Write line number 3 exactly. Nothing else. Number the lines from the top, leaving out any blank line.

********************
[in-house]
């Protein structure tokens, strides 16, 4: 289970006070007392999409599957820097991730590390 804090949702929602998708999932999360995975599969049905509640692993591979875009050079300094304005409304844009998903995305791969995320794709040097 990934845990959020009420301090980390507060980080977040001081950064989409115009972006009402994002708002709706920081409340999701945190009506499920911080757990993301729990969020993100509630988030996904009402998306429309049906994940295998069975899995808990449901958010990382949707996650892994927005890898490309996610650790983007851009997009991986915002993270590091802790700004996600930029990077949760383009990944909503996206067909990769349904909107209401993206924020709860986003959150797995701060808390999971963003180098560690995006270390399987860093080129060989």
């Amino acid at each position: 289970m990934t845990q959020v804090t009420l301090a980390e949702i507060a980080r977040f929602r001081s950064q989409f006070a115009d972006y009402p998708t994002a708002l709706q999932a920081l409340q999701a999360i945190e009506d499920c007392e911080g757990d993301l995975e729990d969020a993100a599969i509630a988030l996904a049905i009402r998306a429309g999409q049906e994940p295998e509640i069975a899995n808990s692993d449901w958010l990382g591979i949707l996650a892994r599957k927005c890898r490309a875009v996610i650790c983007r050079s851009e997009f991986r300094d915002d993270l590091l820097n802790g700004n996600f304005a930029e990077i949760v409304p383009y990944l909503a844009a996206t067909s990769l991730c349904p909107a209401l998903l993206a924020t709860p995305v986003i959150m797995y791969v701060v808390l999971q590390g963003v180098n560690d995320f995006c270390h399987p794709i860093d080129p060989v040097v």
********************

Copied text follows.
């Amino acid at each position: 289970m990934t845990q959020v804090t009420l301090a980390e949702i507060a980080r977040f929602r001081s950064q989409f006070a115009d972006y009402p998708t994002a708002l709706q999932a920081l409340q999701a999360i945190e009506d499920c007392e911080g757990d993301l995975e729990d969020a993100a599969i509630a988030l996904a049905i009402r998306a429309g999409q049906e994940p295998e509640i069975a899995n808990s692993d449901w958010l990382g591979i949707l996650a892994r599957k927005c890898r490309a875009v996610i650790c983007r050079s851009e997009f991986r300094d915002d993270l590091l820097n802790g700004n996600f304005a930029e990077i949760v409304p383009y990944l909503a844009a996206t067909s990769l991730c349904p909107a209401l998903l993206a924020t709860p995305v986003i959150m797995y791969v701060v808390l999971q590390g963003v180098n560690d995320f995006c270390h399987p794709i860093d080129p060989v040097v």